the Blast from the past!
luke.ingolds b y
asdfasdfds
DUCK STAB DUCK STAB DUCK STAB!!!! Cmon,Pandora , i t s my FAVORITE Residents album!!! These are MY KINDA -------uuuhh h h h h - - - - - PEOPLE( ????? )
I came to the rez late. I'm glad to support em though
True artists.
@Tory Z Starbuck i listen to Mr. Bungle and The Residents in whatever mood i'm in :)
Never understand them, but always like them.
Mr. Bungle would never even have existed without the Residents. As much as I appreciate Mike Patton and crew, He would probably be the first to say The Residents really had a pull on me...
This is not a slam to Mr. Bungle because when in the mood I listen to them as well but The Residents are REAL in the way that if it was discovered that they were all from a different planet or plane of existence it would be easily accepted. Where Mr. Bungle have a few tricks up their sleeve they are not as multilingual as the Residents. Snakefinger, Tuxedomoon and Chrome also came from this school of art and thought.
mradowski
Are these guys retarded? Bummer how they lump someone amazing like Mr. Bungle with this group of fuckups
the greatest rock n roll band ever.
Pioneers in a serious way! They embraced any new technology over the years and tried to apply it to their work. They are the creators of today's common 'sampling' technique, but they did it in the early to mid 70's. They among the first to make music videos, among the first to experiment with using computers to create music, created cd rom's when they were cool, and were overall...fe a r l e s s . Amazing what a lifetime of 'cid can do huh?
It talks about albums, but The Residents perform AMAZING live shows. AMAZING!!!!
Similar Artists??? Maybe the Pink Dots. But really, what can be similar to the Residents. They are one of kind!
hattaman
greatest band ever. easily.
I'm the only one at my school who listens to the Residents. Everyone else listens to dubstep and eminem. The residents are the most interesting band I have ever heard, and I wish some of my friends liked real music like this.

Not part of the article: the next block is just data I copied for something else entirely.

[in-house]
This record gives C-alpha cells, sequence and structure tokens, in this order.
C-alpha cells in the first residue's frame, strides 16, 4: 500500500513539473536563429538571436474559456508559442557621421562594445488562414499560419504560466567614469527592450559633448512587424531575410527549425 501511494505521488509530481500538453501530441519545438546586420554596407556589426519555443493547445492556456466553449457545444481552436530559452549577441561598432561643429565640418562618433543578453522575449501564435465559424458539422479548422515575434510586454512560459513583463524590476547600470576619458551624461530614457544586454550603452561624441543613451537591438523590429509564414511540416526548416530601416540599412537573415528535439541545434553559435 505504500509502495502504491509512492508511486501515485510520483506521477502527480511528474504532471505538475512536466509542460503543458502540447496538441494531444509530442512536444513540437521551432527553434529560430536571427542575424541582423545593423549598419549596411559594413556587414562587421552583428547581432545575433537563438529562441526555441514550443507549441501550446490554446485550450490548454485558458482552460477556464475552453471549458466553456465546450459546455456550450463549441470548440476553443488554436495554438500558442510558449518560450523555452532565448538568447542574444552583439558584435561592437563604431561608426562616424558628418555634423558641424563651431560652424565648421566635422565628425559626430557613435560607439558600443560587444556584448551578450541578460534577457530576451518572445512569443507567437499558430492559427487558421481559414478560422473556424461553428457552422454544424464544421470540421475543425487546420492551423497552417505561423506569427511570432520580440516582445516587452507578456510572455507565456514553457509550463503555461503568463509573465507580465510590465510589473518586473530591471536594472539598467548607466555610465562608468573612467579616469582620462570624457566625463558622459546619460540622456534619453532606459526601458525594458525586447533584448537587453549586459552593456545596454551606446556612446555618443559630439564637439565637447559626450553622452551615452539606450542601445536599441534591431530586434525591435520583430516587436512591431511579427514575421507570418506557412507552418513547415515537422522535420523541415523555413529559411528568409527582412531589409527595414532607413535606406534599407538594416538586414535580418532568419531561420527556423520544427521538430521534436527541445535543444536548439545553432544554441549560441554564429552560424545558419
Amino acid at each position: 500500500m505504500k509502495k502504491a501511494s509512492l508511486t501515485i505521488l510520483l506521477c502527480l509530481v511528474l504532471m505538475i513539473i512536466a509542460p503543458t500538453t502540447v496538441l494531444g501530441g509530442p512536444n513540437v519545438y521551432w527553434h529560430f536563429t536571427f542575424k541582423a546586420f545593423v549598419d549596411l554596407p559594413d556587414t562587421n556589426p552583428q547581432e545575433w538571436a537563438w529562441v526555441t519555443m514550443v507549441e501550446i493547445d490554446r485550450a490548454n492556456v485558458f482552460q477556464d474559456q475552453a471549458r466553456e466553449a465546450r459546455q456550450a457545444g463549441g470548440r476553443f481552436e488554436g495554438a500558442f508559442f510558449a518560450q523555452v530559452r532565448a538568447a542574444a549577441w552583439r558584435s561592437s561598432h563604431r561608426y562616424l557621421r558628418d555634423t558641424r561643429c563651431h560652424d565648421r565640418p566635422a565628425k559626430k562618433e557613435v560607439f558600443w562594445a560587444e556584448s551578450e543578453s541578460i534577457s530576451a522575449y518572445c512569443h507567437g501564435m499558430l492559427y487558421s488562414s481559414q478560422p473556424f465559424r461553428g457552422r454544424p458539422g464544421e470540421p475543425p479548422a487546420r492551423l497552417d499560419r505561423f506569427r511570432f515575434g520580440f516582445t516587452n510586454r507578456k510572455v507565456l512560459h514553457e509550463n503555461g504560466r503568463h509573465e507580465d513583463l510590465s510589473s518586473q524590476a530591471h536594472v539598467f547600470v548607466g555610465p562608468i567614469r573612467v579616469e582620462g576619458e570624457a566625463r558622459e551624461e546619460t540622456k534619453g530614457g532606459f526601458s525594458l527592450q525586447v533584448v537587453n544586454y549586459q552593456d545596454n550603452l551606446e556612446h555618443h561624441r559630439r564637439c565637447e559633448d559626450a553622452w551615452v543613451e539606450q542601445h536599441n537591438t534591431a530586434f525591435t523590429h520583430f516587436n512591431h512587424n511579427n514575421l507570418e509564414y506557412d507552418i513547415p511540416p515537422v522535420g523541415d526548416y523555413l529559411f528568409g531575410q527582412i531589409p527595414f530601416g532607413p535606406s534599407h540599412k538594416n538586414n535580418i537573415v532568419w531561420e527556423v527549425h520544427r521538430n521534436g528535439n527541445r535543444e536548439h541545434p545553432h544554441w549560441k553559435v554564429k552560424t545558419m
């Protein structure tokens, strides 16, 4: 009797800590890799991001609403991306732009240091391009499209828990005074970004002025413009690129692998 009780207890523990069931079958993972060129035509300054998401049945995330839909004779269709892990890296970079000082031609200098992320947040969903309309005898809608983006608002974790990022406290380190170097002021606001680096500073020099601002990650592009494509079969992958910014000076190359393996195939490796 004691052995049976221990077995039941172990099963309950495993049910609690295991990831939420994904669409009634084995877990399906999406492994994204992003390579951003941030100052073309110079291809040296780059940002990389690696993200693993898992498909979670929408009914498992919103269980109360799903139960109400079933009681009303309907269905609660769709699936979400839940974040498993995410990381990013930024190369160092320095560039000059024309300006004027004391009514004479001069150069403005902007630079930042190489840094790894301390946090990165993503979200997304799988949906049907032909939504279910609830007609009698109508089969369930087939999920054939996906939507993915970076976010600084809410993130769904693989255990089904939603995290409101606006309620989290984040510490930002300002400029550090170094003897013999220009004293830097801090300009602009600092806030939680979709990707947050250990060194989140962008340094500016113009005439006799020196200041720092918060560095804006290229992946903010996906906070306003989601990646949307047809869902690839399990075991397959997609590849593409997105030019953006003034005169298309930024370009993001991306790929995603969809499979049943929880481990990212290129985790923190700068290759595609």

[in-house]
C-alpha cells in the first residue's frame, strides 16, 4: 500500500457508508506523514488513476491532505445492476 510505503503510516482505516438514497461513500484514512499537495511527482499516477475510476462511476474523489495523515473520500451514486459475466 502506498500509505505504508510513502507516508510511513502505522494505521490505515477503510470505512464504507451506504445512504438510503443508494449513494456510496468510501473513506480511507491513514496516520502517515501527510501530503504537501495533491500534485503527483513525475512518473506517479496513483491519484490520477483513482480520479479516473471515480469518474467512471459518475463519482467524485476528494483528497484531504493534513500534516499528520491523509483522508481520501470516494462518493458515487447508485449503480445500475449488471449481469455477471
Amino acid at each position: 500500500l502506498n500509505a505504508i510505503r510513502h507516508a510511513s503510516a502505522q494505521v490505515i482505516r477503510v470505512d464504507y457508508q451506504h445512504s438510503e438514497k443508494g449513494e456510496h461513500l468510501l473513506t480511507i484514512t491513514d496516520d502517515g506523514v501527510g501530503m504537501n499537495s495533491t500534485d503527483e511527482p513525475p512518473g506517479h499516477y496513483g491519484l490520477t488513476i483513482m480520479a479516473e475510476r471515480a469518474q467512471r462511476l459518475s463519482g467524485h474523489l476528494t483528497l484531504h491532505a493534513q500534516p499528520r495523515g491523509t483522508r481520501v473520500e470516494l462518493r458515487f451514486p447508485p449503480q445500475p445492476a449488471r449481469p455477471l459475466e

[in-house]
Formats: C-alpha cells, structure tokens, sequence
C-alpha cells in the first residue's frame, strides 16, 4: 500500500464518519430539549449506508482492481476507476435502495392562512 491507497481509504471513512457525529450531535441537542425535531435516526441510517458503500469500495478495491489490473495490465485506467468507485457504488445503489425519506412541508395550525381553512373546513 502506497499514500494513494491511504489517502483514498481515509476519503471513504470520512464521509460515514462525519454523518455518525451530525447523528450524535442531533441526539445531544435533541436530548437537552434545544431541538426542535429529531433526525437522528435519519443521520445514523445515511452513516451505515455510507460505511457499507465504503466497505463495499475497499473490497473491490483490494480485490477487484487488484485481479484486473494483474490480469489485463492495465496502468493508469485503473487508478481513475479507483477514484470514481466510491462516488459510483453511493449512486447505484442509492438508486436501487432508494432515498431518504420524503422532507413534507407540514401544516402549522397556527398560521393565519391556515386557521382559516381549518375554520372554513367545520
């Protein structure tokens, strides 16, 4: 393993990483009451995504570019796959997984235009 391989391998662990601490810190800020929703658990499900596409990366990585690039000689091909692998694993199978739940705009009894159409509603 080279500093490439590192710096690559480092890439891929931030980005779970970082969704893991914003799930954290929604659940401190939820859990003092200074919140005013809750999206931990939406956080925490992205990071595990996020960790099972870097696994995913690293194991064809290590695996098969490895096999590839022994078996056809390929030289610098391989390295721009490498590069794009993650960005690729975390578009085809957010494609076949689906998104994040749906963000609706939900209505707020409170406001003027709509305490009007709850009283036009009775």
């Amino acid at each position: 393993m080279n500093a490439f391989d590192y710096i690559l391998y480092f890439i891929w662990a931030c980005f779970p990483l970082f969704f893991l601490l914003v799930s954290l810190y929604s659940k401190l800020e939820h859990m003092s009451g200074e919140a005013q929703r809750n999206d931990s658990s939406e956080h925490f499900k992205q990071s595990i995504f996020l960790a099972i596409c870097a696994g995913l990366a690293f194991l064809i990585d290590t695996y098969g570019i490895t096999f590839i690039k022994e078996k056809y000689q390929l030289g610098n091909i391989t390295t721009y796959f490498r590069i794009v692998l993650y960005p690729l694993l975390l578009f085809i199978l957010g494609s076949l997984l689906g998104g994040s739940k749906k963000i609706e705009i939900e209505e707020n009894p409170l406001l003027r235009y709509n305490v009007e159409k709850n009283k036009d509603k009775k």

The Residents are a fantastic band. I used to play these guys to death when I was a DJ at a college radio station. I played the Commercial Album in between innings during Baseball broadcasts.
stellarviole t
only 8 people "like" the Residents?!? I always KNEW there was something fundamentall y wrong with facebook... I'm sure Pandora will get around to including "Freak Show", "Gingerbread Man" and "Stars and Hank Forever" in the compendium, until then, I hope the rest of those who've submitted comments on this page will join me in a rousing minor key variant chorus of 'we are the world' - this is the place where I would put a smiley face if I were one of those people who used emoticons...
I've only heard one song by these guys, but after reading about them, I love them.
phypolite7
Need to hear "Happy Home". It's been 25 years already.
calvin000
Did the Residents sit at the feet of Robert Calvert? Or perhaps next to his shoes?
crabalocker9
C'mon, if Pandora can include "Third Reich n' Roll", then they could also include "Eskimo".
dcsides
Residue of The Residents! It was their best stuff! Their rendition of Jailhouse Rock was the best remake of any song ever done!
seriously, where the hell's duck stab
unpleasant psychedelia. wonderful. my feel-bad band of the seventies.
dyule
No Duck Stab?
what? No mention of "What ever happened to vileness fats"
wouldwebeali v e
There are no Residents. Enjoy.
gretnoid
Howdy Resheads! Turn your friends on to Pandora.com okay? okay? okay?